Comic-Strip “Talkies” (Dec, 1933)

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Comic-Strip “Talkies”

GIVE CHILDREN ENDLESS FUN AT HOME

By Morton Bartlett

UNIQUE comic-strip “talkies” can be given in your own home at trifling cost. The pictures are thrown upon a screen by means of a simply made magic lantern, and the children speak the lines of the various characters through a home microphone connected to an ordinary radio receiving set.

The materials are listed on page 85. The first step is to make the lantern. Its width is equal to the focal length of the magnifying glass which will be the lens. Determine this by tacking a piece of paper against the wall 10 ft. from a lighted lamp. Hold a ruler perpendicular to the paper, and run the lens, perpendicular to the ruler, along the inch marks. At some point a clear image of the lamp will be seen on the paper. The focal length may now be read from the ruler. This distance is the dimension YM in the drawings. Having found this basic dimension, cut ten pieces of wood as specified in the list.

Cut a round hole in the center of piece A to receive the lens assembly. Its diameter is the diameter of the lens, frame removed, plus the thickness of five pieces of fiber board.

Assemble pieces D, A, A1, B, B1. Make the saw cuts indicated by S and S1 flush with the back and 5 in. long. C and C1 are now nailed, and nails are run through them into the two unsecured corners of B and B1. The top is left separate to allow access to the interior. Ventilation need not be considered as plenty of air will circulate through the cracks.

The reflectors are tin cans. Remove tops and bottoms, split up the sides, and spread open enough to fit them into the front corners of the lantern. Polish them with scouring soap, and secure in place so that they will come directly behind the bulbs. Screw the lamp receptacles just far enough from the tin to permit inserting the bulbs without letting them touch at the sides. Wire the receptacles in parallel.

To make the mount for the lens, cut a piece of the fiber board 2 by 3-1/2 times the diameter of the lens. Round it into a tube (marked IT in the drawings) in which the lens fits snugly, and glue the seam. Make two diaphragms DI for the lens of the same material as the tubes, cutting them as shown. The diameter of the circle encompassed by the dotted line is exactly the diameter of the lens and that represented by the solid line, 1/2 in. less. The tabs are 1/2 in. long. Insert tube IT in the hole in the front of the lantern to hold it steady as you place the lens and diaphragms as shown in the cross-section drawing and one of the photographs.

The outer tube (marked OT) is also cut from the fiber, measured off 1/4 in. longer than the flat dimension of IT, and 1 in. narrower. Cut 1/2-in. tabs along the entire length of one side. Bend it firmly around IT and glue the seam. When dry, insert it in the hole in the lantern, tabs toward the inside. Bend the tabs and tack them to the wood. Tube IT should be able to slide easily within OT.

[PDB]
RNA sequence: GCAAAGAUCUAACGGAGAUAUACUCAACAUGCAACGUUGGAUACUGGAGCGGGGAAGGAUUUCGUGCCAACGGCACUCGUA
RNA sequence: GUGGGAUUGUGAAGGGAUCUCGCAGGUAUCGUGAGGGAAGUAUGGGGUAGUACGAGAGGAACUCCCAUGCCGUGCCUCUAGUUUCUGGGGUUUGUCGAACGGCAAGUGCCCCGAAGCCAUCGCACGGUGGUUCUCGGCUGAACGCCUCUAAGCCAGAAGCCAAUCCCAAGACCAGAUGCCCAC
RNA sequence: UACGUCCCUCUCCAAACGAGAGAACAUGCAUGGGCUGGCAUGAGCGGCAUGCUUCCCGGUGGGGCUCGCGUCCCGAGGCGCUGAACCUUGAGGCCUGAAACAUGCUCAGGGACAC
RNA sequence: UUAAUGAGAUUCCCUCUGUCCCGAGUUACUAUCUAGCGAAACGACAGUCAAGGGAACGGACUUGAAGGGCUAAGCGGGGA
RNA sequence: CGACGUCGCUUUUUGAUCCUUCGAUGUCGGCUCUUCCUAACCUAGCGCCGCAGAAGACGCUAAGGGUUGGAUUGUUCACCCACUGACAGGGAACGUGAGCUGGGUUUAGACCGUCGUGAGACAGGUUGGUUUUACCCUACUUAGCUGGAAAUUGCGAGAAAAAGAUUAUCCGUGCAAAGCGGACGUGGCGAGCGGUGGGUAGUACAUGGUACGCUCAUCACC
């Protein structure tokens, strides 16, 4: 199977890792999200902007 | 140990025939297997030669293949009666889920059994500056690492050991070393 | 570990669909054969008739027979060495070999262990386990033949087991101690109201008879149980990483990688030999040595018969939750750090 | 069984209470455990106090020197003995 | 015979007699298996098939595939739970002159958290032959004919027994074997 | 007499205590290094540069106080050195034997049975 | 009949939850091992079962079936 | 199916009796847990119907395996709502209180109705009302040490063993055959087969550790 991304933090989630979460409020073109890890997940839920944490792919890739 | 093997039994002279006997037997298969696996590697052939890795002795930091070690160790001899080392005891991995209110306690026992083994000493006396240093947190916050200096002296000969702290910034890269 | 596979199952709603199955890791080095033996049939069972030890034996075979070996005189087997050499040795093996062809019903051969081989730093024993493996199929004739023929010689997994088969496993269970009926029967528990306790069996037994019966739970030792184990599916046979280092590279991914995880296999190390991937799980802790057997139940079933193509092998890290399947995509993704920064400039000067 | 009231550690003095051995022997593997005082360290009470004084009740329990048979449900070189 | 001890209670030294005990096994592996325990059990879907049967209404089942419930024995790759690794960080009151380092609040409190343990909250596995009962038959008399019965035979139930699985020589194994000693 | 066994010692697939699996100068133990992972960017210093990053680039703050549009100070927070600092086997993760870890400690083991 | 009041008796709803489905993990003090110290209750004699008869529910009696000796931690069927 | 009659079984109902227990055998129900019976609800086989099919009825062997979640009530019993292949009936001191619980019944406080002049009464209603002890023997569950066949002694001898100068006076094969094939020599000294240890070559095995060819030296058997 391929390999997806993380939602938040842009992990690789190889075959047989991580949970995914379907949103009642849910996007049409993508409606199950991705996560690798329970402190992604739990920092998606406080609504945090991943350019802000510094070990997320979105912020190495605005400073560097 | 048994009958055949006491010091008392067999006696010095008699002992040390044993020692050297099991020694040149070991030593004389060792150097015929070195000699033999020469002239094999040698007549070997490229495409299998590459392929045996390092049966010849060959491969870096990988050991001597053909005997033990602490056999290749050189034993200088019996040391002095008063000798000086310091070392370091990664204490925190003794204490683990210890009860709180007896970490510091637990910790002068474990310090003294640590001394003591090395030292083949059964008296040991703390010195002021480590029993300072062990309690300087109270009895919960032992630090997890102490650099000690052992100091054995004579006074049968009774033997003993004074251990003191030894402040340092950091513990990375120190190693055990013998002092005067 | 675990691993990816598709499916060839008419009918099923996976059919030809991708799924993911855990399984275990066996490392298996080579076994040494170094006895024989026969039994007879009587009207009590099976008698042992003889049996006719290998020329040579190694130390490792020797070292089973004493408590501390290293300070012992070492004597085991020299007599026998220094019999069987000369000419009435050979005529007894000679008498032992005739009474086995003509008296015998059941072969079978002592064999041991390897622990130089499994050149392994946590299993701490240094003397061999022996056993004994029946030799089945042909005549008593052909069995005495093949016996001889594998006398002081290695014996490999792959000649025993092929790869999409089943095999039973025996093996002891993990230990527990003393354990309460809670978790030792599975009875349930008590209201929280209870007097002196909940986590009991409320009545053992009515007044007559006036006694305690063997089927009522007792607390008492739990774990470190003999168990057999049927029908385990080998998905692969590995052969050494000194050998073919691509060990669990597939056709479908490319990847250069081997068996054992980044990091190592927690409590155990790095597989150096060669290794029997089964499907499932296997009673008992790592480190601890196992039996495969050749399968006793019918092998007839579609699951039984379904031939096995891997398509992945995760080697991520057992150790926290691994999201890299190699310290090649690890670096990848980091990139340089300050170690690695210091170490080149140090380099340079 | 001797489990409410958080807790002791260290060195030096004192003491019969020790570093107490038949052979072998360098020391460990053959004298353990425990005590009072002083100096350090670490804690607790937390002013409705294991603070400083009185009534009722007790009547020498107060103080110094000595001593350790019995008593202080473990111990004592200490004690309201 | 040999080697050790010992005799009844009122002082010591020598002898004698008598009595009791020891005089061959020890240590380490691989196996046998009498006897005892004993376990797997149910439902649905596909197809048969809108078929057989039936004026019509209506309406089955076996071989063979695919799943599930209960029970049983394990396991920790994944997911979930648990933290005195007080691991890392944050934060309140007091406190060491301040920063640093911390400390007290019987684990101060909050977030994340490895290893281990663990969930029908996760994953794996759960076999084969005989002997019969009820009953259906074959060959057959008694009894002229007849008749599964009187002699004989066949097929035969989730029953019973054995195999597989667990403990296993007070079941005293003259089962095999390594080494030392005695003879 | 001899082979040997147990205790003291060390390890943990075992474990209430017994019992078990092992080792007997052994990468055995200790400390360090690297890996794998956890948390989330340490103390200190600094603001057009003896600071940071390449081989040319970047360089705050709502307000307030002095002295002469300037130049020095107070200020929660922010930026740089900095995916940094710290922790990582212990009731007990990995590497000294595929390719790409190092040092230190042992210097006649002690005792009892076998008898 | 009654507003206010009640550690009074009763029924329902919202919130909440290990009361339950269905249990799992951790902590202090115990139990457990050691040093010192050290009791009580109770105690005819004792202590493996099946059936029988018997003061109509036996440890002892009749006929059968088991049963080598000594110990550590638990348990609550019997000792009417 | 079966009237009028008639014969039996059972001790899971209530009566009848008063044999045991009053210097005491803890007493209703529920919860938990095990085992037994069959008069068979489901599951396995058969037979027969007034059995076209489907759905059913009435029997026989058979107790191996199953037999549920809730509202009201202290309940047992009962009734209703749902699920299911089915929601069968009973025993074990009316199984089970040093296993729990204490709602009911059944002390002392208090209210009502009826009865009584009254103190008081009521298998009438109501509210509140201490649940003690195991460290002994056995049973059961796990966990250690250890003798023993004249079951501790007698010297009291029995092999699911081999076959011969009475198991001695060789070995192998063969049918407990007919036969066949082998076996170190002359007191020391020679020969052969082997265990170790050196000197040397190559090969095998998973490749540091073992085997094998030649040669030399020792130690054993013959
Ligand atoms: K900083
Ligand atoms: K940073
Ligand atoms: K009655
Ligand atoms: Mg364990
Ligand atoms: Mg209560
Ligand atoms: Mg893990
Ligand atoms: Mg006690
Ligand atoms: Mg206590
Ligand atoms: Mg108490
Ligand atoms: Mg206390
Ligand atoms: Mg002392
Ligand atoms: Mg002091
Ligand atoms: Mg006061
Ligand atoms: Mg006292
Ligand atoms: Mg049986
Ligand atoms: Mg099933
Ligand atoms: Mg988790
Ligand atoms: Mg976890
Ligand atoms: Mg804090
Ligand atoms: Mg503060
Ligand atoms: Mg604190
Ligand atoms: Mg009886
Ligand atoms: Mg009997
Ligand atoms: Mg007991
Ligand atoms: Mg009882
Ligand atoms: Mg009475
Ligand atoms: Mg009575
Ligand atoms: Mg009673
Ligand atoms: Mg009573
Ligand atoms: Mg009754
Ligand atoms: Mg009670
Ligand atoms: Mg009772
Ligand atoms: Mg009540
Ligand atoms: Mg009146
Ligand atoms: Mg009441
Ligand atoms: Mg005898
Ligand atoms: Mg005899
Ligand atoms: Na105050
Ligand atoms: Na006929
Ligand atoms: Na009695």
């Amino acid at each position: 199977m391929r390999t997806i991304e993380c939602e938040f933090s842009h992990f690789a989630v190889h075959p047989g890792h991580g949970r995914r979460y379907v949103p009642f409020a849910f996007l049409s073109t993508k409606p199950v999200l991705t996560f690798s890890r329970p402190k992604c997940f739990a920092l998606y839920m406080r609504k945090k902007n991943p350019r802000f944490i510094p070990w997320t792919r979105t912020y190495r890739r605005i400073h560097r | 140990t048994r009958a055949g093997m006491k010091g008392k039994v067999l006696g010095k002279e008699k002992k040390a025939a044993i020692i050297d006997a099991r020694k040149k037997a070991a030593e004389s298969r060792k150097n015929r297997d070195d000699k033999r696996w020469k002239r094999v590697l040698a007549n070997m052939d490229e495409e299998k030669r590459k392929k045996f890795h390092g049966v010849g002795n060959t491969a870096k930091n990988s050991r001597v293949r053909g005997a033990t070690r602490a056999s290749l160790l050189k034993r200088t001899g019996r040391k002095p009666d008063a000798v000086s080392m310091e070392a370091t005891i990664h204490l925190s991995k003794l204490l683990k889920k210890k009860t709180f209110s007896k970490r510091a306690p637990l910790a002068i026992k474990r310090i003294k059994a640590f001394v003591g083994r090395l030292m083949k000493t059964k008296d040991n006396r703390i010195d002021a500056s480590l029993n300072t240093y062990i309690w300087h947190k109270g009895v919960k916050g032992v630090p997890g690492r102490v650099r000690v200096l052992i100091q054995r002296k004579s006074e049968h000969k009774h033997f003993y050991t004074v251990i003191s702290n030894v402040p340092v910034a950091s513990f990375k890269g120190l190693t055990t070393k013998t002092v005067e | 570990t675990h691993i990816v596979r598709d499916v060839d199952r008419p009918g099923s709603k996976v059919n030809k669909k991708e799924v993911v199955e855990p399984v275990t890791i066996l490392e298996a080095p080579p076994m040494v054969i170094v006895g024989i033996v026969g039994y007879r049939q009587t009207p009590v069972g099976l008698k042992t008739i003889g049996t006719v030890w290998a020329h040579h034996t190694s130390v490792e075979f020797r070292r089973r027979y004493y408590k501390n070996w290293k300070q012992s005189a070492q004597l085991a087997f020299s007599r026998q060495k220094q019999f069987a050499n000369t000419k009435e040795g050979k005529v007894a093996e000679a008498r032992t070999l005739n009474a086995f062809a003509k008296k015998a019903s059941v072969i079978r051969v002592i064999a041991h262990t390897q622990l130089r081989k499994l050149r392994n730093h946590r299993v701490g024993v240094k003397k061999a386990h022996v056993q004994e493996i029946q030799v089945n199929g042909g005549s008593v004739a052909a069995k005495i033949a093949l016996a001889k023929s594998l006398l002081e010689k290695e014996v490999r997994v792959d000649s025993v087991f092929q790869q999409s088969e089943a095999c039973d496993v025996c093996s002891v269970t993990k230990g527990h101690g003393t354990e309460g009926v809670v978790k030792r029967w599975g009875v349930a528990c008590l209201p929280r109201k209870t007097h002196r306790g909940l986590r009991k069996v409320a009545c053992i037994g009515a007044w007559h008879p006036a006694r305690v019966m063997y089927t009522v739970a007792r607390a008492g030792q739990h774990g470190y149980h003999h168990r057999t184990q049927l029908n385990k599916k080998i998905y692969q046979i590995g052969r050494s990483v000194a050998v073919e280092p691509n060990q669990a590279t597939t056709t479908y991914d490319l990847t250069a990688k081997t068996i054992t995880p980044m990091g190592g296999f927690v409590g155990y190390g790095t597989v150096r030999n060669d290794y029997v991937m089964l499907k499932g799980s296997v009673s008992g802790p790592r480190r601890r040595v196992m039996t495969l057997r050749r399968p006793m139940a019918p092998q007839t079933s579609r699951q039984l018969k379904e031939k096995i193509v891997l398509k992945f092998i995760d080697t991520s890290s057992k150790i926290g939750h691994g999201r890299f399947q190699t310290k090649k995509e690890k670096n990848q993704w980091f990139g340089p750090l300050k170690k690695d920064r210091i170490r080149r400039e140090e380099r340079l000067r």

The last step is to make the “reel.” Cut the comics into strips, leaving a 1/2-in. margin at the left-hand end of each. The margin on each new strip will go under the close-cut end of the preceding. A leader—a paper strip 1 ft. long—is pasted on the left of the completed reel; when the reel is rolled up, this leader will be on the outside. It is fed through slot S and out through S1, with the pictures upside down. To keep the pictures flush with the back of the lantern and in focus, it is most convenient to cut two pieces of the fiber 7 by 3 in. These are curled a bit and thumbtacked in place over the strip.

For a test showing, suspend a sheet in front of the radio, place the lantern about 8 ft. away, darken the room, and light the bulbs. Slide the lens back and forth until the image is clear and sharp. Experiment with the lantern at different distances.

For the reading of the parts, it is most convenient to buy a second copy of the paper. Although the entire picture is shown on the screen, the audience will not read the lettering, which is all reversed.

Hook up the microphone according to the instructions coming with it, carry it to the actors, who should be stationed beyond sufficient sound insulation so that there will be no tendency for the radio set to start “howling,” and make a final test. Speak clearly, not loudly, with the mouth about 6 in. from the instrument.

List of Materials

About 4 sq. ft. of any lumber cut into ten pieces as follows:

D, Dl 13 in. by YM

A, A1 7 in. by 13 in. less twice the

thickness of the wood used

B, Bl 6 in. by YM

C, Cl 1 in. by YM.

E, El 1-1/2 in. by YM less twice the thickness of the wood used 2 tin cans 2 flat-base lamp receptacles

1 magnifying glass at least 2 in. in diameter

Some flexible cardboard or bookbinder’s

fiber board Lamp cord and connecting plug

2 lamps, 100-watt

Sheet to serve as a screen

1 home-broadcasting microphone (costing

in this case 55 cents) Radio receiving set

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